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If an early Las Vegas sports book could be restored for all to appreciate, it should be Churchill Downs. Hollywood couldn’t do it. The Spartan, physical room can be replicated but not its spirit.

Harry Gordon owned Churchill (in the old days, race and sports books were named after racetracks) every day of its existence. In 1967 he wisely brought in legendary oddsmaker Bob Martin to take over the sports side of the operation. Harry continued to run the race book.

Bob was pleasant, humorous, good company and easy to talk to, making people feel like they were somebody.

The sports book had a counter with five writer stations and a single cashier. Behind the counter were big, heavy odds boards that could be raised and lowered like a window. Above them was the first reader board in town. It stopped often requiring a whack on the “smart spot” with a broom handle.

Below the boards sat a noisy Western Union ticker with the classic paper ribbon pouring out. Harry connected it to the reader board so the board showed everything that came banging across the ticker. Western Union would routinely disconnect them but they always got reconnected again.

The odds boards were lined similar to boxscores to accommodate all sports. My first job at Churchill was boardman. I would wipe them clean every morning and begin again. With chalk I wrote visitors on top, home team on bottom, followed by game time and odds. Looking to the right, like a boxscore, a glance gave you a living history of games in progress. Scores in football were recorded with a small 3 or 7 and who scored it written in the margin. When the quarter finished it was marked in orange.

Baseball was a work of art. Each inning was designated with the time it started. If time between half innings got to 7-9 minutes with no score posted, the room buzzed with speculation: Men must be on base; how many? Were they scoring? A pitching change? Pitcher knocked out or righty-lefty change?

With a glance at the time the inning started you knew “how long they’ve been out” (good or bad, depending who you had).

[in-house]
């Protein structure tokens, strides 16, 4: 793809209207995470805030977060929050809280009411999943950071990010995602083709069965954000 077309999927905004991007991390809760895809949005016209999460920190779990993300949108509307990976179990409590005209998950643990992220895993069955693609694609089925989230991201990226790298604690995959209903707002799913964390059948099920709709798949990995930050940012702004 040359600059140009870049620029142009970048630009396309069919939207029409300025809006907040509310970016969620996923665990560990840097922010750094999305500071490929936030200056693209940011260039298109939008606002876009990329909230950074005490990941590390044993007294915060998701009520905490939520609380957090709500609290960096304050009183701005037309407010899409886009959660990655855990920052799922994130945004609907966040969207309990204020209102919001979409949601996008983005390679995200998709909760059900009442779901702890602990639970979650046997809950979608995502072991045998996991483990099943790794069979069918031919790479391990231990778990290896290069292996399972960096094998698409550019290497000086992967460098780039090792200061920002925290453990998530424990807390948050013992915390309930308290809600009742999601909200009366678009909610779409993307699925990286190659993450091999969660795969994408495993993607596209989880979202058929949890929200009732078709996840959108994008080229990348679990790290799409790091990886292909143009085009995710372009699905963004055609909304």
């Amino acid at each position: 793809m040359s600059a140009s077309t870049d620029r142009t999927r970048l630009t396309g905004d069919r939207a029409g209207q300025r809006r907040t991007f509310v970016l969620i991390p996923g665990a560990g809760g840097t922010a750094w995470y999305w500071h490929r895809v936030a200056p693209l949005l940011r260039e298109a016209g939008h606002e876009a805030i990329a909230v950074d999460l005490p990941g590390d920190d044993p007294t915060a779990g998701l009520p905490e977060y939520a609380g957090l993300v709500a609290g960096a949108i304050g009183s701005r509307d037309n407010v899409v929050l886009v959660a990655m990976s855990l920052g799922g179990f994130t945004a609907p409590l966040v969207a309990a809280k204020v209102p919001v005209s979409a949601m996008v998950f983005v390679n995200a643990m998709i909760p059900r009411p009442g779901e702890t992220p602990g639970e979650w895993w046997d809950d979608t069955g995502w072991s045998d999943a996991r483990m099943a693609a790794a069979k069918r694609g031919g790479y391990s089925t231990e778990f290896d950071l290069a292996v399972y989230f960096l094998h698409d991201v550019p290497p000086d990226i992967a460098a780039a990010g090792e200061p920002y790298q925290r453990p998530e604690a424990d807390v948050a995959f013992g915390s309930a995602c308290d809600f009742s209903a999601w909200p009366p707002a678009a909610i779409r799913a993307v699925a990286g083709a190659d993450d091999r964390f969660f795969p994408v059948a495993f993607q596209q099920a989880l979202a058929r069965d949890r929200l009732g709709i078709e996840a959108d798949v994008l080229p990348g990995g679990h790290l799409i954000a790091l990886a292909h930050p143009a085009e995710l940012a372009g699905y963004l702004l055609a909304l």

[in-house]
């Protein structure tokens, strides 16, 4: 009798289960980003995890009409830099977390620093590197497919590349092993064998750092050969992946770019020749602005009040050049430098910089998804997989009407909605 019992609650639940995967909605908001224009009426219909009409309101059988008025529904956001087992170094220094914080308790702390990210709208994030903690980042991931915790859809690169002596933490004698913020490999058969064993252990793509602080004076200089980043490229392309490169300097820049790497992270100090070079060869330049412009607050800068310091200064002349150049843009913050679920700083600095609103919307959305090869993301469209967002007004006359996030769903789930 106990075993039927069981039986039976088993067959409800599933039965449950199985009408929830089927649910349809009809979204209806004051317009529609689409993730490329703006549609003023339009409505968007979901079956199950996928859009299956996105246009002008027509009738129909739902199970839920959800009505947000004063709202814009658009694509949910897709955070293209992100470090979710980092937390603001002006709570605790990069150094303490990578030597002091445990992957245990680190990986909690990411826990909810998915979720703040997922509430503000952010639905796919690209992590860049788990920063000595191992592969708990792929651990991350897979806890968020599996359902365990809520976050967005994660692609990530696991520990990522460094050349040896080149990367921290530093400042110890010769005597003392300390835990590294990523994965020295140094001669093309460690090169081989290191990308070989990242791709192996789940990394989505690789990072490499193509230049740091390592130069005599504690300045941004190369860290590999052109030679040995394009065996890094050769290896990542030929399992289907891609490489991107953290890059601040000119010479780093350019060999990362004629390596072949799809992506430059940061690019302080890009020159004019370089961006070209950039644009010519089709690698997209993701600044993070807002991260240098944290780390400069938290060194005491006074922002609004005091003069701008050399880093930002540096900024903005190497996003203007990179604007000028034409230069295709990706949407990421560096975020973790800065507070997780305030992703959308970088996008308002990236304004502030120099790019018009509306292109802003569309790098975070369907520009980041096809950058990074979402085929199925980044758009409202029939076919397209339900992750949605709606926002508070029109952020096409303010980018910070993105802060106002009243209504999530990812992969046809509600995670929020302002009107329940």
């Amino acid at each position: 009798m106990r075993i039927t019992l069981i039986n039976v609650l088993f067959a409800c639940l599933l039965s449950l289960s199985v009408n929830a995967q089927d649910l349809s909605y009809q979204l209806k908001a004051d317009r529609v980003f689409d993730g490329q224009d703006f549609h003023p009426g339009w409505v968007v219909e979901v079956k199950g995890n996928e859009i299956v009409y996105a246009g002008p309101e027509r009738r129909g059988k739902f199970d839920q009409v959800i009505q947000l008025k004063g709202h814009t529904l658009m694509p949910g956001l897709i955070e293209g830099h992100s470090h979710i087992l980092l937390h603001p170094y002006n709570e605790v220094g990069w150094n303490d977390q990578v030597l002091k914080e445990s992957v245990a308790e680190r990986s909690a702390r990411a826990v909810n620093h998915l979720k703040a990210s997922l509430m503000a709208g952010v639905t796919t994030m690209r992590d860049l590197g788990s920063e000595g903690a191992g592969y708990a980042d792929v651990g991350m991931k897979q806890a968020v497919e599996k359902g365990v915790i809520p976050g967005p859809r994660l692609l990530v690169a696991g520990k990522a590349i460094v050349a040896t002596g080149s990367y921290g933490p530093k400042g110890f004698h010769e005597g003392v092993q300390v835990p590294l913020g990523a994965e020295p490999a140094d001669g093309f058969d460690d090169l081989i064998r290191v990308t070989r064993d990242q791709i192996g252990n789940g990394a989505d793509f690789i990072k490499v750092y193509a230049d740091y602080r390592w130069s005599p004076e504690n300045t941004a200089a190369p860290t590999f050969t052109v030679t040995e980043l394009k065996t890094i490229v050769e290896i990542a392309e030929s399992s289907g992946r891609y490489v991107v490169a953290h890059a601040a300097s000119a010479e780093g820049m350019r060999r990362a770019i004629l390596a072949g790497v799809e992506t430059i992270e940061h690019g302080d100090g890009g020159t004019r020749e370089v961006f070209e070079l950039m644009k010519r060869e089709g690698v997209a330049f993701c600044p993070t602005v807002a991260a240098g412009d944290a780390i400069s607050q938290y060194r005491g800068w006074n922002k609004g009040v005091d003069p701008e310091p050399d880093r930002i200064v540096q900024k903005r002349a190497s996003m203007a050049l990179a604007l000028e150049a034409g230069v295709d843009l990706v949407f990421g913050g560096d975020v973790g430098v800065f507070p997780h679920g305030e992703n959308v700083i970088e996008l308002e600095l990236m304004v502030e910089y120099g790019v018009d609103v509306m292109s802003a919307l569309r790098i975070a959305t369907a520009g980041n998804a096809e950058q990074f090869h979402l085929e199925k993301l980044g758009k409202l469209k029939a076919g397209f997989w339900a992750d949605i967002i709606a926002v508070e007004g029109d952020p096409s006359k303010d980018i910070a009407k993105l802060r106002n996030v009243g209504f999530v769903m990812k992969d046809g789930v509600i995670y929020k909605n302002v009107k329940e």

As home runs came in on the ticker I marked them with a symbol in the inning-in-progress spot. In the margins were the batter and how many were on base – marked with chalk, of course.

When it became almost certain they were scoring (via pitching changes, HRs) the conversation shifted to how many runs: Field goal (three runs)? More? Less? The ticker clanked and all eyes looked anxiously at the reader board for the answer.

When it came to TVs in those days – fugeddaboudit – there was just one. But, we did have a transoceanic radio to pick up the Armed Forces Network, which carried lots of games. Sometimes the crowd ended up out front for better reception. Who knows what the tourists thought seeing this loud, cheering outfit?

Facing all this, on the other side of the counter, were four rows of seats, about 12 per row. The back row was special, reserved for owners of hotels, big bettors, street bookmakers, and assorted wise guys.

Some of the casino owners who sat there included Sid Wyman, Dunes; Major Riddle, Silverbird; Joe Slyman, Royal Casino; Frank Kish, Skyline; and Sam Diamond, headman at the Aladdin next-door.

Also, guys like Joe the vice cop, Anthony “the Little Guy” Spilotro and members of his crew, Blackie, Pittsburgh Jack, Hunchy, Bobby the Midget, “Fat” Gerry Dehlman, Scotty Fehr, Julie Moskewitz, Ray Vera, Bert Brown, Joe Nails, E. Walker, Mel Golden, Lips, Marty Kane, Joey Boston, Frank Carduci, Jimmy “The Greek,” and Doc Mindlin.

But the back row was neutral territory, so Joe the vice cop could sit next to Tony Spilotro with no problem, like a timeout was called.

There weren’t many serious disagreements and hardly any violence on property in those days, although once a man got murdered out back, then was run over to prove a point. But most beefs were settled elsewhere. For sure there weren’t any robberies of customers on property. You could pay and collect without any hassle.

In those days, tickets were written, graded and paid by hand. Accounting was by hand, too, since computer betting, with its paper trail, wasn’t around yet. That was a good thing because all books kept two sets of records to even the playing field.

You see, there was a 10% Federal tax on wagers that neither players nor bookies could overcome. The sports books operated on maybe a 3% win, so they figured out a way.

Bettors who were known and trusted had an “R” written on the bottom of their ticket. If anybody asked, it stood for “tax refund,” but it had a different meaning for us.

“R” tickets were written for 10% of value, i.e., a $100 bet was written as $10. We knew it was worth $100 and paid accordingly if the bettor won. But to the bean counters, it was only $10.

It had to be done to overcome the tax and stay open.

In the early 1970s, the tax was reduced to 2% and later reduced again to .25% where it stands today. This eliminated the need for creative accounting, but also paved the way for casinos to get into the race and sports betting business, resulting in the eventual demise of the stand-alone book.

Scotty Schettler began his Las Vegas journey in 1968. By the time he quit the race and sports book business he had booked over $1.5 billion for different employers. He says he knows where most of the cans are buried. His book,  is available on Contact Scotty at [email protected].

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